Rocklin shares freeway interchange options with public

Proposal of a roundabout meets mixed reactions from residents
By: Jon Brines, Placer Herald correspondent
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With traffic spilling onto Interstate 80 at Rocklin Road at peak times, the city is moving forward with plans to revamp the interchange. At a public meeting last Wednesday, Ron Boyle, chief engineer from city consultant Omni Means, presented various ideas to upgrade the interchange.

“We want to improve circulation and we want to reduce the vehicle wait times,” Boyle said.

Of the four design options presented, Alternative 1 is estimated to cost nearly $43 million and largely produces a flyover lane that would bring westbound Rocklin Road traffic (from the college) directly on to I-80 west.

“The flyover is a reaction responding to the p.m. traffic (of Sierra College) and taking it out of the interchange so that this intersection operates better,” Boyle said. “We solve the traffic problem.”

Alternative 1 would reduce the westbound direction on Rocklin Road under the overpass to one lane and have enough room for a bike lane going both directions and a pedestrian sidewalk.

Alternative 2 is estimated to cost about $22 million and eliminates traffic signals at the two freeway ramps and replaces them with roundabouts, with a third roundabout at Aguilar Road. Under the bridge there would be divided two-way traffic (two lanes each direction) and pedestrians and bicycles would share a path.

“The reason roundabouts were looked at is because of their capacity and ability to get more traffic through with the same number of lanes,” Boyle said.

Boyle spent a considerable amount of time selling the roundabouts with videos of a fire ladder truck and semi-truck with an oversized load navigating the curve and an explanation of different types of circular roads, dispelling the notion that the road around the famed Arc de Triomphe in Paris is not a roundabout but a “free for all.”

Rocklin business owner Michael Amico said drivers have to think differently when they enter them, but they still are better than traffic signals.

“I’ve experienced them before. It works very well and the traffic moves,” Amico said. “It’s a learning curve.”

However, longtime Rocklin Susan Firchau said she didn’t understand why the city thought roundabouts were the solution.

“The college students change all the time and they drive like maniacs,” she said. “They would jump out or not let you in. Watching the roundabout simulation, you wouldn’t have enough chances (to enter) and it would just get backed up.”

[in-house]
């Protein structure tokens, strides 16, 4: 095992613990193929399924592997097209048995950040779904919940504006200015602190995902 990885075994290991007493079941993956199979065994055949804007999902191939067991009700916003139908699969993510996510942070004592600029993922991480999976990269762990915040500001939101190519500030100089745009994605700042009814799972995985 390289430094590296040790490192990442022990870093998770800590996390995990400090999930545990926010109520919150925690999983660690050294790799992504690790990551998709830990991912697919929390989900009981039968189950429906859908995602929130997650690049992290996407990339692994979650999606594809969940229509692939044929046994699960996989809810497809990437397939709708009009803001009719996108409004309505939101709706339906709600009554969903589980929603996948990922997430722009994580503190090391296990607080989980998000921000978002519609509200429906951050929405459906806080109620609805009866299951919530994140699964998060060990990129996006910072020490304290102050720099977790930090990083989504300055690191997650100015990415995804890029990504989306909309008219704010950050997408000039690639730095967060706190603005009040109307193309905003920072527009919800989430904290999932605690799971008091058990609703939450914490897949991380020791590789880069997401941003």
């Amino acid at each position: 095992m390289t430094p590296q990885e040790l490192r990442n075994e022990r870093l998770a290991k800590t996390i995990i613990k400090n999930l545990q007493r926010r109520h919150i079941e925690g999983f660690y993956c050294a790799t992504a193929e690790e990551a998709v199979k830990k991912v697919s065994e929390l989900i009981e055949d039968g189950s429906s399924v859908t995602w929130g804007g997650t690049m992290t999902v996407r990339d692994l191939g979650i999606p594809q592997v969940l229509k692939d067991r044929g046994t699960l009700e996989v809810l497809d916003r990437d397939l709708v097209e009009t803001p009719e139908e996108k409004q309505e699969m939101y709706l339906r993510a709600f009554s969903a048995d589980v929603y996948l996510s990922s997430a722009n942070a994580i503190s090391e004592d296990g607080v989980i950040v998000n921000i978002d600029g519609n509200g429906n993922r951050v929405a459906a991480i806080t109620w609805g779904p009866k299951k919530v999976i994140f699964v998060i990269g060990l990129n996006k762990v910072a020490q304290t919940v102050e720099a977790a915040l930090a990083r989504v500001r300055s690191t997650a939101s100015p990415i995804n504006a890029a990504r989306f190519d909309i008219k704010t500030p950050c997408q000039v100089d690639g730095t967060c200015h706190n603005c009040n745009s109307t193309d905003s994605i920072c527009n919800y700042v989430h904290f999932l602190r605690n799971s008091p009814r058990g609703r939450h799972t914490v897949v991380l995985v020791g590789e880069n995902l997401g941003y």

If approved, this alternative would add three more roundabouts to Rocklin Road when two have already been approved for Grove and Meyers streets, with plans for a sixth at Granite Drive. Boyle said roundabouts reduce injury, fatality and pedestrian collisions. They reduce overall collisions by 27 percent, according to the Federal Highway Administration and Insurance Institute for Highway Safety.

In a regular intersection there are 32 conflict points, where opposing vehicles have an opportunity to collide; at a roundabout, that number is reduced to eight.

Alternative 3, the most expensive option at an estimated $55 million, would revamp the freeway bridge to add capacity for vehicle, pedestrian and bicycle traffic.

“That would mean we would rebuild I-80 for a portion because the profile (of the bridge) would go up,” Boyle said.

Rocklin resident Melissa Setzer said the alternative, while expensive, is what Rocklin needs to get ready for increased traffic over time from growth, the college and the nearly 1 million square feet of retail space coming to Sierra College Boulevard next year.

“It would achieve everything we’re looking for,” Setzer said.

Alternative 3-B, the least expensive option at an estimated $15 million, moves the pedestrian crossing to the safer north side of the bride and adds a lane for entrance to the westbound freeway ramp.

“It’s going to work for a while, but it doesn’t meet our goals,” Boyle said. “We don’t address bicycles, but we address traffic capacity through the interchange. It would need further improvements beyond this, but it could be a near-term project.”

Rocklin Area Chamber of Commerce member Elizabeth Bunkler thought Alternative 3-B was a Band-Aid that doesn’t correct long-term problems. Firchau thought 3-B was the most sensible alternative, given the affordability and even potential construction woes.

“It gets things moving twice as fast. That’s the whole problem,” she said.

Funding for the project still has to be found, but Mayor Diana Ruslin, who also attended the meeting, said if the plan is finalized, funding will come.

“We’re not there yet – it will be down the road,” Ruslin said. “Sierra College Boulevard Interchange was a 10-year project. It’s a long process. We have to be proactive.”

Ruslin said she’s looking for how the alternatives address safety, cost and need before she offers an opinion. The next public meeting on the project is expected in the fall.